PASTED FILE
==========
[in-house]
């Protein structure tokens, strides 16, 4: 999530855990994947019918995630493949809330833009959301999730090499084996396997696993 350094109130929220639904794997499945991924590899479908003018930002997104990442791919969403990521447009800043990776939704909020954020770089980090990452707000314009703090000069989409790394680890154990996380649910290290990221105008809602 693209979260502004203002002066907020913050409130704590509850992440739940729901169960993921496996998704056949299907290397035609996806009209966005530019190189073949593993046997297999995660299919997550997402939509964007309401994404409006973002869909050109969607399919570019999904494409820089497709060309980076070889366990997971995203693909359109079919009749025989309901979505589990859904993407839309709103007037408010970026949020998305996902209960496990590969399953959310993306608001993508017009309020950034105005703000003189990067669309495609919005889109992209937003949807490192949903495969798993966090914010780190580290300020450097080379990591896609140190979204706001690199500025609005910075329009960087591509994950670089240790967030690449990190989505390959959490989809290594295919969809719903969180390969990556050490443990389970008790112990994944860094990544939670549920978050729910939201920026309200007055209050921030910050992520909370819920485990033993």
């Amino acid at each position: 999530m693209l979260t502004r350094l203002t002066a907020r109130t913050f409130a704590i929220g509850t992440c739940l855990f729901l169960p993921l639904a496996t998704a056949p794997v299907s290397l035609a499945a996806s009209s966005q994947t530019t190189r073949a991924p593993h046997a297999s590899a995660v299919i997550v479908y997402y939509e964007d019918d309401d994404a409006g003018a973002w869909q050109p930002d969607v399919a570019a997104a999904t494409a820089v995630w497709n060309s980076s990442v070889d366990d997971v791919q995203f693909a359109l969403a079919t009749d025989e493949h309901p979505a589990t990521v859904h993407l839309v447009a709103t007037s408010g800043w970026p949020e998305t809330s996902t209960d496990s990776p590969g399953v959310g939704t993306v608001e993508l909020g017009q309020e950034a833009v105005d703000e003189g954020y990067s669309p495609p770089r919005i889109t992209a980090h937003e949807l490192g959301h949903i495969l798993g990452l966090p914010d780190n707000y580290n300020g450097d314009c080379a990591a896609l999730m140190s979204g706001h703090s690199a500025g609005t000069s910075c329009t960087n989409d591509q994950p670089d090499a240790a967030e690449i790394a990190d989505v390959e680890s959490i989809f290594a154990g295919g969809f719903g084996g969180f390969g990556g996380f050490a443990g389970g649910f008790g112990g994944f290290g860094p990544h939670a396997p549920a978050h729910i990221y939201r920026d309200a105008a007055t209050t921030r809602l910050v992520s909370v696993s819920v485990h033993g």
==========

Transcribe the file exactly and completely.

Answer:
[in-house]
């Protein structure tokens, strides 16, 4: 999530855990994947019918995630493949809330833009959301999730090499084996396997696993 350094109130929220639904794997499945991924590899479908003018930002997104990442791919969403990521447009800043990776939704909020954020770089980090990452707000314009703090000069989409790394680890154990996380649910290290990221105008809602 693209979260502004203002002066907020913050409130704590509850992440739940729901169960993921496996998704056949299907290397035609996806009209966005530019190189073949593993046997297999995660299919997550997402939509964007309401994404409006973002869909050109969607399919570019999904494409820089497709060309980076070889366990997971995203693909359109079919009749025989309901979505589990859904993407839309709103007037408010970026949020998305996902209960496990590969399953959310993306608001993508017009309020950034105005703000003189990067669309495609919005889109992209937003949807490192949903495969798993966090914010780190580290300020450097080379990591896609140190979204706001690199500025609005910075329009960087591509994950670089240790967030690449990190989505390959959490989809290594295919969809719903969180390969990556050490443990389970008790112990994944860094990544939670549920978050729910939201920026309200007055209050921030910050992520909370819920485990033993």
């Amino acid at each position: 999530m693209l979260t502004r350094l203002t002066a907020r109130t913050f409130a704590i929220g509850t992440c739940l855990f729901l169960p993921l639904a496996t998704a056949p794997v299907s290397l035609a499945a996806s009209s966005q994947t530019t190189r073949a991924p593993h046997a297999s590899a995660v299919i997550v479908y997402y939509e964007d019918d309401d994404a409006g003018a973002w869909q050109p930002d969607v399919a570019a997104a999904t494409a820089v995630w497709n060309s980076s990442v070889d366990d997971v791919q995203f693909a359109l969403a079919t009749d025989e493949h309901p979505a589990t990521v859904h993407l839309v447009a709103t007037s408010g800043w970026p949020e998305t809330s996902t209960d496990s990776p590969g399953v959310g939704t993306v608001e993508l909020g017009q309020e950034a833009v105005d703000e003189g954020y990067s669309p495609p770089r919005i889109t992209a980090h937003e949807l490192g959301h949903i495969l798993g990452l966090p914010d780190n707000y580290n300020g450097d314009c080379a990591a896609l999730m140190s979204g706001h703090s690199a500025g609005t000069s910075c329009t960087n989409d591509q994950p670089d090499a240790a967030e690449i790394a990190d989505v390959e680890s959490i989809f290594a154990g295919g969809f719903g084996g969180f390969g990556g996380f050490a443990g389970g649910f008790g112990g994944f290290g860094p990544h939670a396997p549920a978050h729910i990221y939201r920026d309200a105008a007055t209050t921030r809602l910050v992520s909370v696993s819920v485990h033993g």